I can tell you that -today- in my location both CenturyLink and Comcast (giant ISPs) supply IPv6 by default on their residential CPEs - and both of those CPEs have "inbound block outbound allow" on by default on IPv6. As far as I know neither support UPnP on IPv6

I think you are overthinking this.  If a CPE has no IPv6 support but it
has UPnP support over IPv4 then things "work" If a CPE has IPv6 support but no UPnP support over IPv6, then things are also going to "work" - on IPv4. They may break on IPv6 with a "block everything" IPv6 rule in which case the end user is undoubtedly going to complain to the toaster manufacturer not you, and that toaster maker is either going to tell their customer "disable ipv6 on your ISP CPE" or they are going to fix their toaster so that it doesn't try using UPnP over IPv6,
only IPv4.

Your job is to not assume your customers are all morons. It is to make it safe for the ones who are, and make it usable for the ones who aren't and want to run their own show. Provide the needed buttons in the CPE to enable or disable IPv6 and to allow your customers to shut off your CPE's interference and be done with it.

As an ISP you of all people should understand how powerful the Internet is. If you make your stuff configurable for power users, and document
it, then the Ma & Pa Kettle customers are going to engage their friend's
son who IS a power user and can search the Internet and follow simple
directions and fix their problem with their web cam or whatever it is
that is demanding UPnP.

If however you default to open, then when Ma & Pa Kettle eventually get
cracked, and call in the power user, that power user is going to discover your default firewall on IPv6 is open and realize that you
created a huge whole bunch of work for him since he will now have to
put back together a PC for the morons. He isn't going to appreciate that and will badmouth you online.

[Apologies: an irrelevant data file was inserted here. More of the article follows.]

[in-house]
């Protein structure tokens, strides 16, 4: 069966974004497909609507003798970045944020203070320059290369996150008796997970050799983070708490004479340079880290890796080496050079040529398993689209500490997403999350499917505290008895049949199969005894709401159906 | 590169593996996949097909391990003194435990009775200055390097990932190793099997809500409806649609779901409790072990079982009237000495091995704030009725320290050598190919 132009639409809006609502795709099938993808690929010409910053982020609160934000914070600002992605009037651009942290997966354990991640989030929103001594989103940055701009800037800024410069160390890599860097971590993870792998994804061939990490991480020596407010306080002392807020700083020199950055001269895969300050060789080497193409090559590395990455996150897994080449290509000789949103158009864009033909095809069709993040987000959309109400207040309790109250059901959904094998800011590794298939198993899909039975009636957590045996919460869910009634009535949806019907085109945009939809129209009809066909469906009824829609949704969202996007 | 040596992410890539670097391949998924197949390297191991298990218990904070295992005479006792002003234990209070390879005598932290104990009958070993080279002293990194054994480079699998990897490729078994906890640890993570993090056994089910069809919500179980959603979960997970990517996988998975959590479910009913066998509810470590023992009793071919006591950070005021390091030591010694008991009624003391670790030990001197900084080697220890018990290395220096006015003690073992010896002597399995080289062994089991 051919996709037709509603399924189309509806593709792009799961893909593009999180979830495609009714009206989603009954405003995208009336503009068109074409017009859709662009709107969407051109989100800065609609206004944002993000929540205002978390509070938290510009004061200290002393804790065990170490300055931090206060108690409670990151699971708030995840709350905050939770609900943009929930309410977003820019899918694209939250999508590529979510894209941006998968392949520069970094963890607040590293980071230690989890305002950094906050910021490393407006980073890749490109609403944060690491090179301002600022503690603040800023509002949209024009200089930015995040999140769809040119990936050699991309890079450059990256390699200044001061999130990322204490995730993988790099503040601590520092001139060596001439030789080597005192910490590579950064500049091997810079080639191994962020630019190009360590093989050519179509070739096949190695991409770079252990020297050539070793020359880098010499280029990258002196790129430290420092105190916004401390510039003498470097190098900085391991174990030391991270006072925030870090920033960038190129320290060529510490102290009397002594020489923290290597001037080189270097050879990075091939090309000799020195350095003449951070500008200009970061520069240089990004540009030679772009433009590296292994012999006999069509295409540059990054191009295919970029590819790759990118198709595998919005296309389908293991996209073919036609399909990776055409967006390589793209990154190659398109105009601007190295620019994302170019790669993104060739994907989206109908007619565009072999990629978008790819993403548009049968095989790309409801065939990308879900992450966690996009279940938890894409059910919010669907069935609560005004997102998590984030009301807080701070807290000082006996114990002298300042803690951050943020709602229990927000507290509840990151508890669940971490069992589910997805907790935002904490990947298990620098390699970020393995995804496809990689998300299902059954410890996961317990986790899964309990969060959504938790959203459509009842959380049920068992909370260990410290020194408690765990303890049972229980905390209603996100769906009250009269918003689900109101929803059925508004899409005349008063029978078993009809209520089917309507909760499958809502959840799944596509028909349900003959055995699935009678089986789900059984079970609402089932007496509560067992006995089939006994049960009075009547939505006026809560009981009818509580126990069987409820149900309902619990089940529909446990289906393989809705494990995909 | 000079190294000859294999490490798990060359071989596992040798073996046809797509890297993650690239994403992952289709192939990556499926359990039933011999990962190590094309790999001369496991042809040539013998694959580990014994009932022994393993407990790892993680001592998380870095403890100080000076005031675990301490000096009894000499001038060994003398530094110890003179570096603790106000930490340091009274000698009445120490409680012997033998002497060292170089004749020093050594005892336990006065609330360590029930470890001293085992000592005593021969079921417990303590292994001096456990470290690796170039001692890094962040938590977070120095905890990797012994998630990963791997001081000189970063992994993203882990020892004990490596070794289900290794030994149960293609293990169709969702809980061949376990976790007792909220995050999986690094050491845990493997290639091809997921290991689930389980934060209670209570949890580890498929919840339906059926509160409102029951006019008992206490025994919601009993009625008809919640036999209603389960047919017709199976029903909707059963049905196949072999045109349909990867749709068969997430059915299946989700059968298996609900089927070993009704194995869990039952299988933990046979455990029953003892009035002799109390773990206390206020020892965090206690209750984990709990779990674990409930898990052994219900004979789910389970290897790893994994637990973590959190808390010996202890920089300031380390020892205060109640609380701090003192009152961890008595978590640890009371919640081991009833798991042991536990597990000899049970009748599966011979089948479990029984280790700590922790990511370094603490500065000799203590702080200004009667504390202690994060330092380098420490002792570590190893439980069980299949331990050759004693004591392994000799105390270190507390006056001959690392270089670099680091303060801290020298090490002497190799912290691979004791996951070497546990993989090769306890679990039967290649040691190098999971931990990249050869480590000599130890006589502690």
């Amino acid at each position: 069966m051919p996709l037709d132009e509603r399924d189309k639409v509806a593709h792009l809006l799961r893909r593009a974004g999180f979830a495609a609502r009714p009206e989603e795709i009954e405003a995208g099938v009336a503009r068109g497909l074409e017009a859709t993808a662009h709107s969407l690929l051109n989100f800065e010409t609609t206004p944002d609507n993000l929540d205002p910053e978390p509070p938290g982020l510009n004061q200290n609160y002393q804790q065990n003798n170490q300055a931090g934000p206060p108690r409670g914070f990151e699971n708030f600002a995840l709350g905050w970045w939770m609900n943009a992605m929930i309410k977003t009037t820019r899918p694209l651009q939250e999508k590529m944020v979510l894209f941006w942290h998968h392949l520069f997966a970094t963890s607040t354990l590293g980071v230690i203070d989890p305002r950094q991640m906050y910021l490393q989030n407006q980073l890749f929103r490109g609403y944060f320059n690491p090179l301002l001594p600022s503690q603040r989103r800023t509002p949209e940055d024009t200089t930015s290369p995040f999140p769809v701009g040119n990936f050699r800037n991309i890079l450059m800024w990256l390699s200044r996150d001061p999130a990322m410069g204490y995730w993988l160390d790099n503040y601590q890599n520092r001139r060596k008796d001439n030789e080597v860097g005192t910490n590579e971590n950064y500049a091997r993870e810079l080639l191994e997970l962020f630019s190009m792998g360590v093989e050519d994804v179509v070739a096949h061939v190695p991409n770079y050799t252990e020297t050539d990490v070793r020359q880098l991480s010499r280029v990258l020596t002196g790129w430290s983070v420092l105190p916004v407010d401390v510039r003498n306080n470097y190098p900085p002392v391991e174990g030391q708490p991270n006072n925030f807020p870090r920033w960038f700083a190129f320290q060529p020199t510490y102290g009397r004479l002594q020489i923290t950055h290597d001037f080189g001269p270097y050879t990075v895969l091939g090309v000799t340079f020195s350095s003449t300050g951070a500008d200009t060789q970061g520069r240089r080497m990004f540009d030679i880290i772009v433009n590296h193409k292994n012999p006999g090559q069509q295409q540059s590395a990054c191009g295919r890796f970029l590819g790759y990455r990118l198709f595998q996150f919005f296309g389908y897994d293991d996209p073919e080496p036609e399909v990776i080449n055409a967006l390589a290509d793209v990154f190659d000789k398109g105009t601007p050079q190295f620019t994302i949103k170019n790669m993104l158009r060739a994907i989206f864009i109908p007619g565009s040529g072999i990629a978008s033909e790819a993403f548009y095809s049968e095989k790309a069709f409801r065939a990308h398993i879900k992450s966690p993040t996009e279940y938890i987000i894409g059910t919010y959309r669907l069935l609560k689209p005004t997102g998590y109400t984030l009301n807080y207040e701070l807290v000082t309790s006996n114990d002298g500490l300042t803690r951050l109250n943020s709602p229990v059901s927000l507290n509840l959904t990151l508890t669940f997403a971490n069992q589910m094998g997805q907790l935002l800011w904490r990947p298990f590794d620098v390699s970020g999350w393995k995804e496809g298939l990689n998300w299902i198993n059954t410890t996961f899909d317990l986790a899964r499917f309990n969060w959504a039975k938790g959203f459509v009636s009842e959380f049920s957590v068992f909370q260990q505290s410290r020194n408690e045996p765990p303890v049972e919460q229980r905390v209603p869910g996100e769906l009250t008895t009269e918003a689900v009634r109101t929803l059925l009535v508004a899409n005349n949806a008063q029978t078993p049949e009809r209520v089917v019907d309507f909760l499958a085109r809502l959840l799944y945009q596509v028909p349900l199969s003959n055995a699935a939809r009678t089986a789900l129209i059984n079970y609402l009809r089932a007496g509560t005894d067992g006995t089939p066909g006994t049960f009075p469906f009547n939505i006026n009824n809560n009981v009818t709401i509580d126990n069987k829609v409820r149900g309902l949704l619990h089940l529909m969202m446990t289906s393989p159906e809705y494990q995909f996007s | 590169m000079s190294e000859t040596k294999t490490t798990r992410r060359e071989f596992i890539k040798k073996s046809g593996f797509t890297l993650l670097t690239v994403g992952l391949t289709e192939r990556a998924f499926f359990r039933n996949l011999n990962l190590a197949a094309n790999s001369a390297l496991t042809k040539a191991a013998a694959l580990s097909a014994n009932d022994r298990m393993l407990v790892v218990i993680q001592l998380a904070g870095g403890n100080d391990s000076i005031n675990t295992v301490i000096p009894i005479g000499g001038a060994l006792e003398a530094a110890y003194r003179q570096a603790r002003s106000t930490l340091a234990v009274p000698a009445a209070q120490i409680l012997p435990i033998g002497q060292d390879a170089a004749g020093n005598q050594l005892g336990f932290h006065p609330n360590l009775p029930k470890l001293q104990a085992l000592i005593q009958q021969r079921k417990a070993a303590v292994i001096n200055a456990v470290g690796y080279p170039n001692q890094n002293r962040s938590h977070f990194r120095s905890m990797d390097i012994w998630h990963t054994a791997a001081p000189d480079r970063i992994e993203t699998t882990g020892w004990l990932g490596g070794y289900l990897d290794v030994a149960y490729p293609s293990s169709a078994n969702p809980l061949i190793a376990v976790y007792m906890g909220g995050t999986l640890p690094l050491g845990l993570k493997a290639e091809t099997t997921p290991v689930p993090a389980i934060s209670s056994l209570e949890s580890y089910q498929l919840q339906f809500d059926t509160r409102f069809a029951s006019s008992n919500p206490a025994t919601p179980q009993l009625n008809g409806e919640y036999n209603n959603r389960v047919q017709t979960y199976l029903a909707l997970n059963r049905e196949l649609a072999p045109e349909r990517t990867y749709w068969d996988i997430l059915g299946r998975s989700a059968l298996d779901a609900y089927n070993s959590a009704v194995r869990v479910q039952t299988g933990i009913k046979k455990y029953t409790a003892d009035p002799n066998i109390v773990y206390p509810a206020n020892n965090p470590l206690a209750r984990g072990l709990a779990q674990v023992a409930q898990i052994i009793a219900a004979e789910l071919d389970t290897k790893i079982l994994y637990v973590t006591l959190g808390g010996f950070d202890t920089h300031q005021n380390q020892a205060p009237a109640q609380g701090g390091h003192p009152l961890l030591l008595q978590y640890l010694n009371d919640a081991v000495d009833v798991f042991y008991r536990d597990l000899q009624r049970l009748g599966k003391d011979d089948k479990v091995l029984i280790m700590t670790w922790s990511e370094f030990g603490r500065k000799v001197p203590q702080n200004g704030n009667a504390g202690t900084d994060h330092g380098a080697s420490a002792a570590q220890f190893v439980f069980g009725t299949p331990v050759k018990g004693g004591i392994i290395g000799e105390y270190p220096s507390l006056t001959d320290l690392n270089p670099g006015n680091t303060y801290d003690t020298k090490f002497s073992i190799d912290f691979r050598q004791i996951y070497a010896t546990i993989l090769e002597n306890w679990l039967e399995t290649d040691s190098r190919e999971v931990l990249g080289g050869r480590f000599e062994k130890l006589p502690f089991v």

Nobody with brains is going to go online and badmouth an ISP that
supplies a CPE that has defaults that error on the side of protection-of-morons. But they are going to badmouth an ISP that supplies a CPE
that has defaults that allow morons to get easily broken into - because
it's them who are going to be sucked into putting those systems back
together.  And they are really going to badmouth an ISP that supplies a
CPE that can't have it's internal firewall turned off.


On 9/19/2016 1:29 PM, Bjørn Mork wrote:
Ted Mittelstaedt<t...@ipinc.net>  writes:

This kind of mirrors the "default" security policy on IPv4 CPEs (since
those CPE's have NAT automatically turned on which creates a "block in,
permit out" kind of approach.) so I'm not sure why you would want to
default it to being different for IPv6.

I was explained one reason today: No CPEs implement UPnP support for
IPv6 [1].

This makes the effect of the similar IPv4 and IPv6 policies quite
different.  UPnP aware applications will set up the necessary NAT rules
for IPv4, allowing inbound connections etc. But if you want the same
applications to work over IPv6, then the policy must be more open by
default. Letting the user disable IPv6 filtering is not going to help
the masses I'm afraid...

So the question remains: What do ISPs actually do to
  - allow IPv6, and
  - secure the end users' networks, and
  - not break dual stack applications wanting incoming connections

all at the same time?  Looks like a classical "pick any two".


[1] I'm sure someone will come up with an obscure and expensive example
  of the contrary - the point is that IPv6 UPnP support is not readily
  available in the residential CPE market.

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